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Above: "Why won't you return my call?"
Top venture capitalists and Mark Zuckerberg weren’t the only ones interested in high flying photo sharing app Instagram. Twitter founder Jack Dorsey, an early angel investor in Instagram, was also trying to buy the service in the months before Facebook paid $1 billion for it.
Apparently there are some sour grapes. As the NY Times reports, “Mr. Systrom may have lost one connection in the deal: Mr. Dorsey of Twitter. His company, according to several people briefed on the matter, had expressed interest in buying Instagram in recent months. Mr. Dorsey once used Instagram daily to send photos to Twitter, but he has not been back since the deal was announced, perhaps a sign that he is not happy to see it in the hands of a competitor.”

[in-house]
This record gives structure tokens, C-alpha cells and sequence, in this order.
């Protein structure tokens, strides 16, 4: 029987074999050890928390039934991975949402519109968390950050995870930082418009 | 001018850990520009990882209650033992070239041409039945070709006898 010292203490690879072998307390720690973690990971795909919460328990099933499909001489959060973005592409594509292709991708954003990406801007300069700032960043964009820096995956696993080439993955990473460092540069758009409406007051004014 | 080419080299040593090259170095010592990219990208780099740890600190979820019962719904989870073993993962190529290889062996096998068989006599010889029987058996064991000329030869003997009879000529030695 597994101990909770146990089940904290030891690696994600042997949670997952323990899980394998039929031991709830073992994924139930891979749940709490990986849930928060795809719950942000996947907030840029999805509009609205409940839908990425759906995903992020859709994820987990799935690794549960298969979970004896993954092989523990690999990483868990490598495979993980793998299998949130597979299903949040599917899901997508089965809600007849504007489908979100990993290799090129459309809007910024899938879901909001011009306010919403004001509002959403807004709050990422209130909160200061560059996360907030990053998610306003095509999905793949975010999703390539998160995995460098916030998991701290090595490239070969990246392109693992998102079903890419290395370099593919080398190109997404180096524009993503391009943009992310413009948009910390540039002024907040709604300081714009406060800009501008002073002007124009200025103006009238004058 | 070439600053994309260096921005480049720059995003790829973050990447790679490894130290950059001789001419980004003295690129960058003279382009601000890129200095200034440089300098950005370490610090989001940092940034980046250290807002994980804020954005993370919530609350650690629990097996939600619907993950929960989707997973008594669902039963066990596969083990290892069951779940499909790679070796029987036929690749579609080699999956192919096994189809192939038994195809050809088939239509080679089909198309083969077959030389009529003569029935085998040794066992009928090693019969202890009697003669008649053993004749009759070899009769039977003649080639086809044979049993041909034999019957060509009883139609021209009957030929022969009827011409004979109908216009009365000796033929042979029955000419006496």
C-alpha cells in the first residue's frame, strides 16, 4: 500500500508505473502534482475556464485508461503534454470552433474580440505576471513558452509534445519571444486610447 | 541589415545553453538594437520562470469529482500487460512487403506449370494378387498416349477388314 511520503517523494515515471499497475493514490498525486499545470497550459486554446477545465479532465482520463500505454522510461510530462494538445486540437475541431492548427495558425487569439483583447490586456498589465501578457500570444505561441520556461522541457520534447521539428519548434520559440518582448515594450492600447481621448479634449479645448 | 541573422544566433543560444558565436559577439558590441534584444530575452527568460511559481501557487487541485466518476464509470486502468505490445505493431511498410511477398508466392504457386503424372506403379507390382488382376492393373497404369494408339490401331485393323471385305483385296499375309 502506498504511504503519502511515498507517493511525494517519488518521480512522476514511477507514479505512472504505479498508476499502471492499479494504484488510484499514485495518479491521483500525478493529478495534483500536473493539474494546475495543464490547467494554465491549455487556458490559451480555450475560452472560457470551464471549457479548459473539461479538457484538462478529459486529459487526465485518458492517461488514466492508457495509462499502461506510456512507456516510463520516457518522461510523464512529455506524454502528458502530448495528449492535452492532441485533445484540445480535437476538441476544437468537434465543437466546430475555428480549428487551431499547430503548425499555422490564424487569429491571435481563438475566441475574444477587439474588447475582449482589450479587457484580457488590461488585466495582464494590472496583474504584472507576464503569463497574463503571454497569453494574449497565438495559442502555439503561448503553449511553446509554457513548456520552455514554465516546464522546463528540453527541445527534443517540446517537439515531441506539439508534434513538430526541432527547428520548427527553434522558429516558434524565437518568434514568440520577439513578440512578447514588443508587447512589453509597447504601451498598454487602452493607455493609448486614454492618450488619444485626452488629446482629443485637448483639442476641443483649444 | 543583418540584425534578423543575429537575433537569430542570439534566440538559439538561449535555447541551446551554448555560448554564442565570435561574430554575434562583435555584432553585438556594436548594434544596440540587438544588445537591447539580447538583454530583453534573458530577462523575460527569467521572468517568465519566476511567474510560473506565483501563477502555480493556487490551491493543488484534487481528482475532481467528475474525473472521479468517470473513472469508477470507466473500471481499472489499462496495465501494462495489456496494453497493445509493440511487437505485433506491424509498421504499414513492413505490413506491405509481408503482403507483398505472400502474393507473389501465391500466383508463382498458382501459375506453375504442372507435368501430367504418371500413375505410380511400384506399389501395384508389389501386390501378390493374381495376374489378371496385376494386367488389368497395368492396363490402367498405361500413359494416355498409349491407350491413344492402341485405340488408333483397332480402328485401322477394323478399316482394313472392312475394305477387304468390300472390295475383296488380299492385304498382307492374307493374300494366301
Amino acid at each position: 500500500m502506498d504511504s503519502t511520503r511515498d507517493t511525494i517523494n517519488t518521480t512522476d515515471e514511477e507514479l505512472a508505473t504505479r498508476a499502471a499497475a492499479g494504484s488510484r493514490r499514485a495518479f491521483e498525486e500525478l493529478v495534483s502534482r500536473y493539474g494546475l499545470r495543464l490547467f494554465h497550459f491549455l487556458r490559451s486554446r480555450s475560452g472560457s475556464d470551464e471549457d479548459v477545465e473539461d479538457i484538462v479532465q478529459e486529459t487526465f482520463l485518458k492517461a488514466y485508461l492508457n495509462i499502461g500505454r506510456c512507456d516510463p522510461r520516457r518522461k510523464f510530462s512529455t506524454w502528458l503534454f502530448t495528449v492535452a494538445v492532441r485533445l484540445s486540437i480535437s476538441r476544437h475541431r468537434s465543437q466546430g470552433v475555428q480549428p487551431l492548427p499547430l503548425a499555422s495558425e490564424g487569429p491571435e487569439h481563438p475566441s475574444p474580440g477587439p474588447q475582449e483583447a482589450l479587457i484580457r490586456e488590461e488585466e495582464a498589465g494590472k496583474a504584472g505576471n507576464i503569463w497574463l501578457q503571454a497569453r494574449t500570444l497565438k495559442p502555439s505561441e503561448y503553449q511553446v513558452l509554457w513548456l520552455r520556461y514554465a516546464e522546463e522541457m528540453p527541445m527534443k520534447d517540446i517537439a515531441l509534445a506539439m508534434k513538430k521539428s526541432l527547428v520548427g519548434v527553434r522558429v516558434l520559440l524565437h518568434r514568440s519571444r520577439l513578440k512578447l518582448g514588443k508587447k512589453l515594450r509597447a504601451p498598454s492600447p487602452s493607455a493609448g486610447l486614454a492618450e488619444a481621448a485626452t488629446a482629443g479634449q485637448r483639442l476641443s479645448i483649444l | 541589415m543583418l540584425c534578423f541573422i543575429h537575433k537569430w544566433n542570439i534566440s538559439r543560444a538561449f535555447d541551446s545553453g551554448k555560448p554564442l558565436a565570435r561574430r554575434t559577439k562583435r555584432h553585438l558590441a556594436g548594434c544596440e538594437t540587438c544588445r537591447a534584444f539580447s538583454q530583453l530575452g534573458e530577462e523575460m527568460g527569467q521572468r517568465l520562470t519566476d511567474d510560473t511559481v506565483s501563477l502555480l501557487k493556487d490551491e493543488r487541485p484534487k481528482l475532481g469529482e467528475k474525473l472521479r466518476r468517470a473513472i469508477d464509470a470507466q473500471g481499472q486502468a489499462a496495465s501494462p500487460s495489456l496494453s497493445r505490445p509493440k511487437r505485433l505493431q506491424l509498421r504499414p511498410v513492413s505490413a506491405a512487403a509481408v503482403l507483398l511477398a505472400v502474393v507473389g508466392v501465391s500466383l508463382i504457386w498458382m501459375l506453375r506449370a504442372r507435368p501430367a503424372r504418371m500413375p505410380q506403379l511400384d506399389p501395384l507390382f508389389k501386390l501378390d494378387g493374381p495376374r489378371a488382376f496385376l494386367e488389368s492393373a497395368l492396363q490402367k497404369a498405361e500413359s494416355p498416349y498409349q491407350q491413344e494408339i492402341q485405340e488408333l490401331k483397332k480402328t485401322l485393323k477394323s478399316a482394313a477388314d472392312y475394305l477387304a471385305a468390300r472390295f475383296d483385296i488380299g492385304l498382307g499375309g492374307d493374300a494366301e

Maybe Dorsey has simply been busy being the CEO of Twitter and Square. Who knows. He can always comfort himself with the monster return he surely made on his angel investment, which he gets back many times over in cash and pre-IPO Facebook stock.
Instagram has added 10 million users in just ten days since making its service available on Android. But it has yet to crack the riddle of how to make money off its service. Instagram founder Mr. Systrom may have chosen Facebook over Twitter because the social network has had far more success building a business, and could more easily support Instagram in the future.
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